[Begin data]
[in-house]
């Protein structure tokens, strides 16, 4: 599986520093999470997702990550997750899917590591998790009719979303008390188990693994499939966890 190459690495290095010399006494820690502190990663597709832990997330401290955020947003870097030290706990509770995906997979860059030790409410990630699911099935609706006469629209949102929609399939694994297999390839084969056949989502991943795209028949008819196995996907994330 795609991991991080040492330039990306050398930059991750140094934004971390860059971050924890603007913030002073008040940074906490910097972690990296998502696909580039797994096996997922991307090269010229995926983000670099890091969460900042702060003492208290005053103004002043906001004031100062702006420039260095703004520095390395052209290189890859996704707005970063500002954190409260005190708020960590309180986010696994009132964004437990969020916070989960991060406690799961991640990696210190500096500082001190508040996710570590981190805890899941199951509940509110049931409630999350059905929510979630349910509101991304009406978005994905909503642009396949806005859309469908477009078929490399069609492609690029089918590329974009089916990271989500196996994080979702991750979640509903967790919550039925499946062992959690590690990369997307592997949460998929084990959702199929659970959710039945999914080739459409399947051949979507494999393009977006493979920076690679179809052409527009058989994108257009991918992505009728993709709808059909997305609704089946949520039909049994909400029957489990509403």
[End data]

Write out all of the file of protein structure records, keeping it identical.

[in-house]
């Protein structure tokens, strides 16, 4: 599986520093999470997702990550997750899917590591998790009719979303008390188990693994499939966890 190459690495290095010399006494820690502190990663597709832990997330401290955020947003870097030290706990509770995906997979860059030790409410990630699911099935609706006469629209949102929609399939694994297999390839084969056949989502991943795209028949008819196995996907994330 795609991991991080040492330039990306050398930059991750140094934004971390860059971050924890603007913030002073008040940074906490910097972690990296998502696909580039797994096996997922991307090269010229995926983000670099890091969460900042702060003492208290005053103004002043906001004031100062702006420039260095703004520095390395052209290189890859996704707005970063500002954190409260005190708020960590309180986010696994009132964004437990969020916070989960991060406690799961991640990696210190500096500082001190508040996710570590981190805890899941199951509940509110049931409630999350059905929510979630349910509101991304009406978005994905909503642009396949806005859309469908477009078929490399069609492609690029089918590329974009089916990271989500196996994080979702991750979640509903967790919550039925499946062992959690590690990369997307592997949460998929084990959702199929659970959710039945999914080739459409399947051949979507494999393009977006493979920076690679179809052409527009058989994108257009991918992505009728993709709808059909997305609704089946949520039909049994909400029957489990509403």